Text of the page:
The Cambrian explosion may be no more than the consequence of exponential growth in diversity and complexity, followed by a leveling off of diversity as nitches are filled.
The sshaped, sigmoid curve of logistic growth looks very similar to the relationship between diversity (measured as number of invertebrate genera) and time during the Cambrian. The "explosion" is perhaps nothing more than the fact that the development of complex body plans for the first time permitted radiation into a variety of adaptive nitches and a dramatic increase in diversity. This diversity was limited, just as population growth is, when all available nitches or resources are used. Read the the article by Stephen Jay Gould in the book Ever Since Darwin to learn some more about the Cambrian explosion.
The models of exponential and logistic growth don't have any time lag between generations. Development and maturation to sexual reproduction are all considered to be instantaneous.
There are several things wrong with the models of exponential and logistic growth which we have described. One of the more serious problems is the assumption that offspring are created continuously and instantaneously. The mathematics works instantly; the offspring is conceived, the embryo grows and becomes an reproductively active adult, all in an instant! Of course, real organisms don't work like this. Since there is a time lag, during which all the activities from fertilization to maturation of a reproductively active adult take place, the population can overshoot the carrying capacity. Many more offspring can be produced than the carrying capacity support. By the time these new organisms actually require the full resources of the environment, it is too late! There are already too many! So, some die off, bringing the population below the carrying capacity at which time the population then increases again. This sort of cycle can continue indefinitely. The results of a more realistic model, incorporating a time lag between generations, are shown in the table below. (The graphs show plots of the number of individuals in the population, scaled to a fraction of one because of the procedure used for calculation, vs. time in generations.)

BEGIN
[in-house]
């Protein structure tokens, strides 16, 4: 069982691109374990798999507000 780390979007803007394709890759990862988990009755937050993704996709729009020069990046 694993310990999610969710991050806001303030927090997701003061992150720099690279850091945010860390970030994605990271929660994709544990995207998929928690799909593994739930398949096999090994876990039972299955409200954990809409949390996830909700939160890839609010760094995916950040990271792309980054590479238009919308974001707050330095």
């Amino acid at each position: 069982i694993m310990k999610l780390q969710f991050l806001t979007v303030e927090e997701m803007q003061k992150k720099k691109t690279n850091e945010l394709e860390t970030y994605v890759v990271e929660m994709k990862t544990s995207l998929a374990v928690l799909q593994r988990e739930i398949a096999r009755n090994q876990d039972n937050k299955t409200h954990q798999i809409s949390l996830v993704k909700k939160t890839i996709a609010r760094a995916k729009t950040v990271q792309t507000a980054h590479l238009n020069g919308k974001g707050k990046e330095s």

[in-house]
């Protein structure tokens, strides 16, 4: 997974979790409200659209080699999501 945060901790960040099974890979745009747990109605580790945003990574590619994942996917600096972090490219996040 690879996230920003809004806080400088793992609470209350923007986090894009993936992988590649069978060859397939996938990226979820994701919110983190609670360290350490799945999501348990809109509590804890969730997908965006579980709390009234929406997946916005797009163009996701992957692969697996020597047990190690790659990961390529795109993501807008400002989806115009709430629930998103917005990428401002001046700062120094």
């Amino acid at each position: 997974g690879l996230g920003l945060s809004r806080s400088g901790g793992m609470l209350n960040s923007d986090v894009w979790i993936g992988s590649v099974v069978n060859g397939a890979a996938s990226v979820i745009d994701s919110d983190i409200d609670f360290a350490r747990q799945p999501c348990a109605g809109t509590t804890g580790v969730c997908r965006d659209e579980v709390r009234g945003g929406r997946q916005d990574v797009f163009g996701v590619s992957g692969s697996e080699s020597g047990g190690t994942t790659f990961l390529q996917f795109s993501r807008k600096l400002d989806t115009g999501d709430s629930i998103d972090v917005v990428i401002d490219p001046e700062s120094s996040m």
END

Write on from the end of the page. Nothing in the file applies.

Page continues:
Note that as the reproductive constant increases (more offspring per adult during each generation), the overshoot becomes more noticeable. Finally, for high values of the reproductive constant, the oscillations break down into chaos, a phenomenon which can look periodic but has a random component to it, making it impossible to exactly predict when the next peak or valley in population will be.
Why is chaos important for our discussion of the Cambrian explosion? Well, once populations increase to levels near the carrying capacity, the population numbers are especially subject to strange and unpredictable oscillations. To the extent that we can apply the ideas on population changes to speciation and adaptive radiation, we might expect that periodic extinctions or bursts of speciation, as in the model of punctuated equilibrium, might occur just as the result of simple interactions between individuals and groups and not necessarily the result of external forces.
Especially for those with a mathematical inclination: You can view an explanation and simulation of population growth and chaos by clicking on the Mathematica icon.
r = 1.2 
This looks almost exactly like logistic growth! 

r = 1.5 
The population overshoots the carrying capacity, then drops slightly below it, then rises above it, continuing this pattern for a few small oscillations 

r = 1.8 
Bigger oscillations but the population still settles down near the carrying capacity. 

r = 2.1 
Oscillations build to a level which is sustained indefinitely. 

r = 2.4 
Oscillations build to a level which is sustained indefinitely 

r = 2.7 
The development of chaos. Notice that the pattern looks periodic. But, if we look closely, it almost repeats, but not exactly. There is an underlying general pattern, but the pattern does not repeat perfectly. 

r = 3.0 
Notice how the population drops to very low levels from time to time. Imagine that there was a minimum sustainable population. If so, the species might become extinct during one of these huge dips in population number. 

In class, we will discuss how this cool "bifrucation diagram" relates to Chaos.